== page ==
The deep divers were treated to a beautiful slope of live and vibrant corals along a drop off down to 200 ft (60 m). Below this there was a vertical wall with a high sediment cover. Interestingly, this forced the deep divers to use their lights even in water with great visibility. The sun angle combined with the vertical wall actually shadowed the divers at depths of 230ft (70 meters), where divers were conducting their quantitative studies today. As always, samples came up of corals and substratum. One interesting organism that came up today was an unidentified shrimp. This shrimp was particularly interesting due to its unique tail morphology. The tail of the shrimp was highly modified, as it was disproportionably large and had no pigment.
The ROV dive today verified the massive colonies of Agarcia lamarckii and A. undata that extended down to the top of the vertical wall. The colonies were so impressive, not only for their size, but also because of their health and abundances. The corals were bunched in large nodules that extended off the shelf. Very few (if any) were diseased or bleached and the documentation of such colonies is a great success for this cruise. The site in general was characterized by abundant and diverse corals. Large sponges were also abundant along the slope. Along the vertical wall the ROV found scattered sponges and black corals, and small caves with more varied fauna, including sclerosponges. The ROV entered one such cave at 255 ft to find a strange white sponge with stalks (possibly Siphonodictyon coralliphagum) on the cave floor and Baroque cave corals (Thalamophyllia riisei) along the top of the cave.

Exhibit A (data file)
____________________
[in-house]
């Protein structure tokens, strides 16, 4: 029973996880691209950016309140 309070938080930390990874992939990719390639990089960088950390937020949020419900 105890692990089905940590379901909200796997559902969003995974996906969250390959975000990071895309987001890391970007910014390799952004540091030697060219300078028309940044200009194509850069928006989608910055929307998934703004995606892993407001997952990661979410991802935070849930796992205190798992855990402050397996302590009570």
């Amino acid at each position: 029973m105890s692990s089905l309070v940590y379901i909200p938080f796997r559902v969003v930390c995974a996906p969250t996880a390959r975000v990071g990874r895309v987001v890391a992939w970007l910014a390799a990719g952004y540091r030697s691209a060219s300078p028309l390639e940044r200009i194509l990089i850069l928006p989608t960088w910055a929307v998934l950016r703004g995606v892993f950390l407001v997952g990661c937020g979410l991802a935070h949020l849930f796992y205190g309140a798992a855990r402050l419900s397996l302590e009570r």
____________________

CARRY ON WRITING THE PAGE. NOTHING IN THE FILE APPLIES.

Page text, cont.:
The shallow divers were sent into the water next and another transect dive was completed. The two fish transects that are required for each site have been collected, but one photo transect is still missing. We will have to come back tomorrow to finish the site and document the last photo transect. Tomorrow’s dive will most likely include some collections as well.
The appointment to take on fuel was at 4:00PM at the Frederiksted pier. For those adventurous enough, a highly rewarding night dive awaited under the pier. Described by Doug Kesling as the best night dive in the world, the Frederiksted pier night dive did not disappoint. Hundreds to thousands of crustaceans lined the sponges that have colonized each pillar of the pier. All sorts of invertebrates made themselves available for the extremely interested viewers. Extremely rare frogfish could be found on nearly every pillar while the occasional sea horse graced our presence as well. None were disappointed by a memorable dive under the stars.